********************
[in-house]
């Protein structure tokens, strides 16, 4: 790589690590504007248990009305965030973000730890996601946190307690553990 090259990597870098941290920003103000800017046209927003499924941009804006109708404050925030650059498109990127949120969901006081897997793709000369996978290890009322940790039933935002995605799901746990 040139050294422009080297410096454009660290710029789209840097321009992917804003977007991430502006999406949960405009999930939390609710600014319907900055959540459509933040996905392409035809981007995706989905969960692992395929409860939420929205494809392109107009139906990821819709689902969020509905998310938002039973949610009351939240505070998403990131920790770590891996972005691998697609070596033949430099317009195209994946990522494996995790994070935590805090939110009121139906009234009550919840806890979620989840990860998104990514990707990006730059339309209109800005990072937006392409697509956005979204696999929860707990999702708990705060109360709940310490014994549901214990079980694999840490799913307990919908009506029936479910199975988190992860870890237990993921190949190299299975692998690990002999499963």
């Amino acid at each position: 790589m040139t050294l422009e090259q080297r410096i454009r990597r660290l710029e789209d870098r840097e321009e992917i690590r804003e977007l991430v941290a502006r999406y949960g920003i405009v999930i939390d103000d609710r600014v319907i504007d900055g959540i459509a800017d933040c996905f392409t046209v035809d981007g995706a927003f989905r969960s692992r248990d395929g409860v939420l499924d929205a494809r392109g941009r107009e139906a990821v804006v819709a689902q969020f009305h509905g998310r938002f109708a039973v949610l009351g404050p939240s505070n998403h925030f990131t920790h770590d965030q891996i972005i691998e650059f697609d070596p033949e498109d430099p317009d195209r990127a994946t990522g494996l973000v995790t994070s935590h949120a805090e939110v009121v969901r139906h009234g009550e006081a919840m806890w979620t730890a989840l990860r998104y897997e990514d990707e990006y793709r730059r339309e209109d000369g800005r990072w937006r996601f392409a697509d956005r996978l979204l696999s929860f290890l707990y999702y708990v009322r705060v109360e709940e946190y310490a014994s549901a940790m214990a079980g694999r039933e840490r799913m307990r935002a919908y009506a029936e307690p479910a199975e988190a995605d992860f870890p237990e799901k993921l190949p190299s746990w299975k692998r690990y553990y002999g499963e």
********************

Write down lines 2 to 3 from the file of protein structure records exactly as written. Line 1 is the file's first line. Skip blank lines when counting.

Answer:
């Protein structure tokens, strides 16, 4: 790589690590504007248990009305965030973000730890996601946190307690553990 090259990597870098941290920003103000800017046209927003499924941009804006109708404050925030650059498109990127949120969901006081897997793709000369996978290890009322940790039933935002995605799901746990 040139050294422009080297410096454009660290710029789209840097321009992917804003977007991430502006999406949960405009999930939390609710600014319907900055959540459509933040996905392409035809981007995706989905969960692992395929409860939420929205494809392109107009139906990821819709689902969020509905998310938002039973949610009351939240505070998403990131920790770590891996972005691998697609070596033949430099317009195209994946990522494996995790994070935590805090939110009121139906009234009550919840806890979620989840990860998104990514990707990006730059339309209109800005990072937006392409697509956005979204696999929860707990999702708990705060109360709940310490014994549901214990079980694999840490799913307990919908009506029936479910199975988190992860870890237990993921190949190299299975692998690990002999499963």
């Amino acid at each position: 790589m040139t050294l422009e090259q080297r410096i454009r990597r660290l710029e789209d870098r840097e321009e992917i690590r804003e977007l991430v941290a502006r999406y949960g920003i405009v999930i939390d103000d609710r600014v319907i504007d900055g959540i459509a800017d933040c996905f392409t046209v035809d981007g995706a927003f989905r969960s692992r248990d395929g409860v939420l499924d929205a494809r392109g941009r107009e139906a990821v804006v819709a689902q969020f009305h509905g998310r938002f109708a039973v949610l009351g404050p939240s505070n998403h925030f990131t920790h770590d965030q891996i972005i691998e650059f697609d070596p033949e498109d430099p317009d195209r990127a994946t990522g494996l973000v995790t994070s935590h949120a805090e939110v009121v969901r139906h009234g009550e006081a919840m806890w979620t730890a989840l990860r998104y897997e990514d990707e990006y793709r730059r339309e209109d000369g800005r990072w937006r996601f392409a697509d956005r996978l979204l696999s929860f290890l707990y999702y708990v009322r705060v109360e709940e946190y310490a014994s549901a940790m214990a079980g694999r039933e840490r799913m307990r935002a919908y009506a029936e307690p479910a199975e988190a995605d992860f870890p237990e799901k993921l190949p190299s746990w299975k692998r690990y553990y002999g499963e």